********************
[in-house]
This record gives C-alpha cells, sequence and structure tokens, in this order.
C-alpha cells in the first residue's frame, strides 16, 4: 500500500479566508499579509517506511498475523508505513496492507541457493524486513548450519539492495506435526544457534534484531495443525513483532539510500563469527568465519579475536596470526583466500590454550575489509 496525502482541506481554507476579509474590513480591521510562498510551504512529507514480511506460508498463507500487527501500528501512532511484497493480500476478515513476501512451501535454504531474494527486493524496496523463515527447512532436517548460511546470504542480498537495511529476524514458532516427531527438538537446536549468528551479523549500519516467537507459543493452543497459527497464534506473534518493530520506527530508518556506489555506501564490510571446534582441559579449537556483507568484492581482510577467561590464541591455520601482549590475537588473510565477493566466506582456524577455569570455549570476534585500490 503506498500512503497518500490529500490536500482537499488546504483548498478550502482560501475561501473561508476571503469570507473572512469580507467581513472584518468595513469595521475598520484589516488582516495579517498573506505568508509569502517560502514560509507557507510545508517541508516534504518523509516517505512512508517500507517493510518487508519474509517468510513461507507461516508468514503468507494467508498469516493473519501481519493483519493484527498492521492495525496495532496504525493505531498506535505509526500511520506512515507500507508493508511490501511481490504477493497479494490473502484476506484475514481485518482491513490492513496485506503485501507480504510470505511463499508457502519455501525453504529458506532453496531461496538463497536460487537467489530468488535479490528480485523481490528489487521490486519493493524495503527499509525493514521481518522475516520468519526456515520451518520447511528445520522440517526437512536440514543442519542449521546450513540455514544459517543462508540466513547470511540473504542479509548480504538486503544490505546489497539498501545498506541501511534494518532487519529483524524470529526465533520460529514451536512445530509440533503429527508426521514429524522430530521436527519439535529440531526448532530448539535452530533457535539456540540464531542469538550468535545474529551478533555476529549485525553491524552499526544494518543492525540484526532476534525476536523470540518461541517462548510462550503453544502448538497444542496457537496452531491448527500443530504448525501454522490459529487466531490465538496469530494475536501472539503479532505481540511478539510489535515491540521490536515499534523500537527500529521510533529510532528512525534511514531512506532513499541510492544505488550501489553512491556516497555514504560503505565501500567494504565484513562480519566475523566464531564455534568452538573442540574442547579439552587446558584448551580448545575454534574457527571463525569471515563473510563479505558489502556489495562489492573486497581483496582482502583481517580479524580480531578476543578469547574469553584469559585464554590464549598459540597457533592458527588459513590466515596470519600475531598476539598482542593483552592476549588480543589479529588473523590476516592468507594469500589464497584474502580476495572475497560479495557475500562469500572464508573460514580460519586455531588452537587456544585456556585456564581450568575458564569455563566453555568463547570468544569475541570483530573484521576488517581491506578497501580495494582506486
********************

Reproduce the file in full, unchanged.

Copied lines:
[in-house]
This record gives C-alpha cells, sequence and structure tokens, in this order.
C-alpha cells in the first residue's frame, strides 16, 4: 500500500479566508499579509517506511498475523508505513496492507541457493524486513548450519539492495506435526544457534534484531495443525513483532539510500563469527568465519579475536596470526583466500590454550575489509 496525502482541506481554507476579509474590513480591521510562498510551504512529507514480511506460508498463507500487527501500528501512532511484497493480500476478515513476501512451501535454504531474494527486493524496496523463515527447512532436517548460511546470504542480498537495511529476524514458532516427531527438538537446536549468528551479523549500519516467537507459543493452543497459527497464534506473534518493530520506527530508518556506489555506501564490510571446534582441559579449537556483507568484492581482510577467561590464541591455520601482549590475537588473510565477493566466506582456524577455569570455549570476534585500490 503506498500512503497518500490529500490536500482537499488546504483548498478550502482560501475561501473561508476571503469570507473572512469580507467581513472584518468595513469595521475598520484589516488582516495579517498573506505568508509569502517560502514560509507557507510545508517541508516534504518523509516517505512512508517500507517493510518487508519474509517468510513461507507461516508468514503468507494467508498469516493473519501481519493483519493484527498492521492495525496495532496504525493505531498506535505509526500511520506512515507500507508493508511490501511481490504477493497479494490473502484476506484475514481485518482491513490492513496485506503485501507480504510470505511463499508457502519455501525453504529458506532453496531461496538463497536460487537467489530468488535479490528480485523481490528489487521490486519493493524495503527499509525493514521481518522475516520468519526456515520451518520447511528445520522440517526437512536440514543442519542449521546450513540455514544459517543462508540466513547470511540473504542479509548480504538486503544490505546489497539498501545498506541501511534494518532487519529483524524470529526465533520460529514451536512445530509440533503429527508426521514429524522430530521436527519439535529440531526448532530448539535452530533457535539456540540464531542469538550468535545474529551478533555476529549485525553491524552499526544494518543492525540484526532476534525476536523470540518461541517462548510462550503453544502448538497444542496457537496452531491448527500443530504448525501454522490459529487466531490465538496469530494475536501472539503479532505481540511478539510489535515491540521490536515499534523500537527500529521510533529510532528512525534511514531512506532513499541510492544505488550501489553512491556516497555514504560503505565501500567494504565484513562480519566475523566464531564455534568452538573442540574442547579439552587446558584448551580448545575454534574457527571463525569471515563473510563479505558489502556489495562489492573486497581483496582482502583481517580479524580480531578476543578469547574469553584469559585464554590464549598459540597457533592458527588459513590466515596470519600475531598476539598482542593483552592476549588480543589479529588473523590476516592468507594469500589464497584474502580476495572475497560479495557475500562469500572464508573460514580460519586455531588452537587456544585456556585456564581450568575458564569455563566453555568463547570468544569475541570483530573484521576488517581491506578497501580495494582506486